In another pen was a black goat with a single thick horn growing out of its forehead. Predictably, a sign advertized it as a unicorn, though it was less exotic in appearance than that. Its disturbing eyes with their uncanny irises (perhaps, the priest thought, the reason the Arch-fiend was given a goat’s head) watched him hungrily but also warily, as if expecting some mistreatment.

There was a mottled pig with an extra leg hanging out of either side of its body. A rooster in a cage with a crooked extra leg tucked between the other two.

But not all the exhibits were alive. A table had been set up to one side, and Venn drew close to examine its display like a buyer perusing a merchant’s wares.

In a box there was a snake skeleton with two heads. Pickled in a jar was a pig embryo with no hind legs—a grotesque miniature mermaid swimming in alcohol. Like the unicorn, an exotic chimera of myth revealed to be, in reality, merely pathetic and sad.

Venn turned to the last item on the table—the head of a lamb also preserved in alcohol, sealed in a big mason jar. Frowning, Venn rotated the jar slightly and bent nearer to it. The lamb had been born without eyes. There was barely an indentation where each socket should be. If God was the artist who had created each plant and animal on this earth, how did mistakes like this one slip past His notice? Or did He create these intentionally, to make some kind of point, to get across some sort of message that was simply lost to him?

He straightened and was about to leave the tent, but he found it hard to remove his gaze from that eyeless disembodied head. A strange impulse came over him, then. Like the impulse that had directed him to this tent in the first place. He peeked over his shoulder to be certain that he was alone, and that the siblings weren’t peeking into the tent at him. Then, he slipped out and unfolded his wire-rimmed spectacles with their deep red lenses, and put them on his face.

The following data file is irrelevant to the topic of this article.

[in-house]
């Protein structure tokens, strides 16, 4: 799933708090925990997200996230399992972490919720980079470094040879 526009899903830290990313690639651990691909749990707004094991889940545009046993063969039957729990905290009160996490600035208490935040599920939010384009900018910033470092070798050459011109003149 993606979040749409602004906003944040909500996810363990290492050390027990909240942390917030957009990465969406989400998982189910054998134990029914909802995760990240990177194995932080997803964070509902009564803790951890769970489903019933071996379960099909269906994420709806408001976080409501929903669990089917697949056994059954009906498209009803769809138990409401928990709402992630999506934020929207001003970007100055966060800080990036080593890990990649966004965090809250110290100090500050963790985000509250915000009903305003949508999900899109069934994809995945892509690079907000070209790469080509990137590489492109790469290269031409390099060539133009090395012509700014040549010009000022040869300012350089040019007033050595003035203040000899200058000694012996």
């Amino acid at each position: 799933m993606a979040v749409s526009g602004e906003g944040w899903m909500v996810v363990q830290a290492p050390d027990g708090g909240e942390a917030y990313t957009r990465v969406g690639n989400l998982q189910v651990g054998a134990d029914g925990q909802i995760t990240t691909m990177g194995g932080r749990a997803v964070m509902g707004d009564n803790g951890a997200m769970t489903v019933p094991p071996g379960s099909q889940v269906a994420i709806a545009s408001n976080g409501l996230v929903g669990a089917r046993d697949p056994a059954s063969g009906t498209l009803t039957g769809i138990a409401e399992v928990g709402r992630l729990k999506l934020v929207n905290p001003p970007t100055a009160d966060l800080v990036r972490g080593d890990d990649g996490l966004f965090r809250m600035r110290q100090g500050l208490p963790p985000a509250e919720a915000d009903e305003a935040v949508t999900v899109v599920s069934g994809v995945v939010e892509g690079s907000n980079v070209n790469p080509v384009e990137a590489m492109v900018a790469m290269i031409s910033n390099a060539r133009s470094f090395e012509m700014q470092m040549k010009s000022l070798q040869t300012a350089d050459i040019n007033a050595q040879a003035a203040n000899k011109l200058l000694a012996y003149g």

Now that he had the spectacles on, he could see that the lamb’s head possessed two eyes after all.

The eyes had sclera that were a blood red instead of white, and within these were pupils of an almost metallic silver. These silvery pupils rolled to look up at him, followed him as he took an unconscious step back in repug-nance. In fear.

When Venn stepped out into the light, still wearing his odd specs against its brightness, the show girl was grinning at him as if she sensed and enjoyed his unease. He asked her and her brother, “That sheep’s head, without eyes.

Where did you acquire it?”

“I bought it from a farmer in Candleton, sir,” said the man. “People sell me these beasts, sir, knowing as I can make use of them, where they can not.”

At the name of Candleton, Venn had stiffened imperceptibly. “Do you recall the man’s name?”

“Er…” He looked at his sister helplessly. “I think his name be Brook, sir.

Brook, yes, that be it.”

“And do you recall anything about this Brook?”

“Well,” the man replied somewhat reluctantly, as if afraid of the consequences, “he had a few drinks in him, as I recall, and was of quite an unpleasant temper, haggling as he did with me over the price. Fearsome eyes, he had, if I remember the man rightly, Father.”

BOOK: Nocturnal Emissions